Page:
Part 1: Concepts and debates -- 1 -- Introduction: The policy implications of virtual work; Pamela Meil and Vassil Kirov -- 2. Where did Online Platforms come from? The virtualization of work organization and the new policy challenges it raises; Ursula Huws -- Part 2: Measuring virtual work -- 3. Crowd employment and ICT-based mobile work – new employment forms in Europe; Irene Mandl and Maurizio Curtarelli -- Part 3: Discourses and Principles of Regulation -- 4. Regulating the void: Online participatory cultures, user-generated content, and the Digital Agenda for Europe; Bjarki Valtysson -- 5. The Imperative of Code: labor, regulation and legitimacy; Shenja van der Graaf and Eran Fisher -- Part 4: Sharing, cooperating and streaming in the digital economy -- 6. Assessing Music Streaming and Industry Disruptions; Daniel Nordgård -- 7. Information Communication Technologies, citizens, and parliament in Portugal: the continued e-democracy gap and lessons from the Obama experience; Carlos Cunha and Filipa Seiceira -- 8. Sharing Economy as an urban phenomenon: Examining policies for Sharing Cities; Silvia Mazzucotelli Salice and Ivana Pais -- Part 5: Organizing, Protecting and Regulating Labor -- 9. Workers, Contradictions and Digital Commodity Chains: Organizing with Content Creators in Canada; Karen Wirsig and James Compton -- 10. Digitalization of public services in Europe: policy challenges for the European trade union movement; Vassil Kirov -- 11. The Legal Protection of Crowdworkers: Four Avenues for workers’ rights in the virtual realm; Jeremias Prassl and Martin Risak.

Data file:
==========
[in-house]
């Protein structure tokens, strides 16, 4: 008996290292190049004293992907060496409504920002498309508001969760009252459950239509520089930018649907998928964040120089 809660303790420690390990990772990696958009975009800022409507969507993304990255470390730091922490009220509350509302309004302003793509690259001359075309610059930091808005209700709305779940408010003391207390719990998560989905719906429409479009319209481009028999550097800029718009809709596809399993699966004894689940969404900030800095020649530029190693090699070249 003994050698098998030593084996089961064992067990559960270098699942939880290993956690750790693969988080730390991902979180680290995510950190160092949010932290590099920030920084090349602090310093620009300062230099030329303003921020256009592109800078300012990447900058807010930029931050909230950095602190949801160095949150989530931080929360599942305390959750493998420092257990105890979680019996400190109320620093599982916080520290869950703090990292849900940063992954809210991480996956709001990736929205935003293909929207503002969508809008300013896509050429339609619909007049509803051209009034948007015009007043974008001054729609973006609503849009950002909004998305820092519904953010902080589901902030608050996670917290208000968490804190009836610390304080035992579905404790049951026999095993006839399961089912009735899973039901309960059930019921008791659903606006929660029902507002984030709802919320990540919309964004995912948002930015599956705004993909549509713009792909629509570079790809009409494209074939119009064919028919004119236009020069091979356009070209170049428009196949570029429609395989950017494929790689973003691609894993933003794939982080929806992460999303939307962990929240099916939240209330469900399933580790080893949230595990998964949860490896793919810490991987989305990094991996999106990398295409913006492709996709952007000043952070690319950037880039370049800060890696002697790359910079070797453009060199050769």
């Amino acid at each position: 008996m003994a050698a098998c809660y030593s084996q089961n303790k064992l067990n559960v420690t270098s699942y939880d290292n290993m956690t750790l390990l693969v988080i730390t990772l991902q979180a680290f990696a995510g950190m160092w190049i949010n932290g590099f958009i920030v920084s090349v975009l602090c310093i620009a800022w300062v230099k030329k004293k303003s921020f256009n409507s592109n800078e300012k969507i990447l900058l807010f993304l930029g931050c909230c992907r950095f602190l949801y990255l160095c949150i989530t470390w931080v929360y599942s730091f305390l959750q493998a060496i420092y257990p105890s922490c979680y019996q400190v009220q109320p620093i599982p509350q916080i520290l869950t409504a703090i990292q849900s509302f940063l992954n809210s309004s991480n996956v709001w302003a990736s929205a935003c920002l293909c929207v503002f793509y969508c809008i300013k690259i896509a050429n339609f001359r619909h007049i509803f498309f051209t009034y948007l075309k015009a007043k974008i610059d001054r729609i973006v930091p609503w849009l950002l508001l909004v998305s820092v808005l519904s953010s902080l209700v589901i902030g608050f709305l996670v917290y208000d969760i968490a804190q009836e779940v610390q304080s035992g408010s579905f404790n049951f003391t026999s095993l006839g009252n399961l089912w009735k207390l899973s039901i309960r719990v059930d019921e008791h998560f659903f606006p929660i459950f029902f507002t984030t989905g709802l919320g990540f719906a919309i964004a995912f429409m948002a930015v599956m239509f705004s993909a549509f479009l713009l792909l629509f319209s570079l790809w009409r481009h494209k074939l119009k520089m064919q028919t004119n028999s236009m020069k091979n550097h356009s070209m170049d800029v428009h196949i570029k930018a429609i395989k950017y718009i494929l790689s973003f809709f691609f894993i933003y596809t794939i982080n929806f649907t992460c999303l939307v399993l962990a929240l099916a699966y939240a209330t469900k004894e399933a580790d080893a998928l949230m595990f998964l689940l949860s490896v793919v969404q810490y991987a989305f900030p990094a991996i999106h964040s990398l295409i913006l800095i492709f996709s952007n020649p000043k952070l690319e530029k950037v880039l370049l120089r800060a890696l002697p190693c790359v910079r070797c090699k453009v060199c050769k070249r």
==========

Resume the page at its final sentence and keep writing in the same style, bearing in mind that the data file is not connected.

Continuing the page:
This collection presents an array of policy debates and implications emerging from virtual work. The authors cover a range of areas, including: conceptual debates, measuring virtual work; discourses and levels of policy intervention; the role of the sharing and collaborative economy; and resultant challenges for organized labour, law and regulation. The authors of the chapters analyse the ways in which processes of digitalization leading to virtual work impact so many aspects of our lives: the way we buy, sell, network, communicate, participate, create, consume, and, of course, the way we work. In turn they focus on the subsequent implications for the future of work as well as the viability of existing social protection systems. The developments examined here are salient for both policy stakeholders and for the academic community in areas such as labour sociology, industrial relations, gender studies, political economy, and economic geography. ..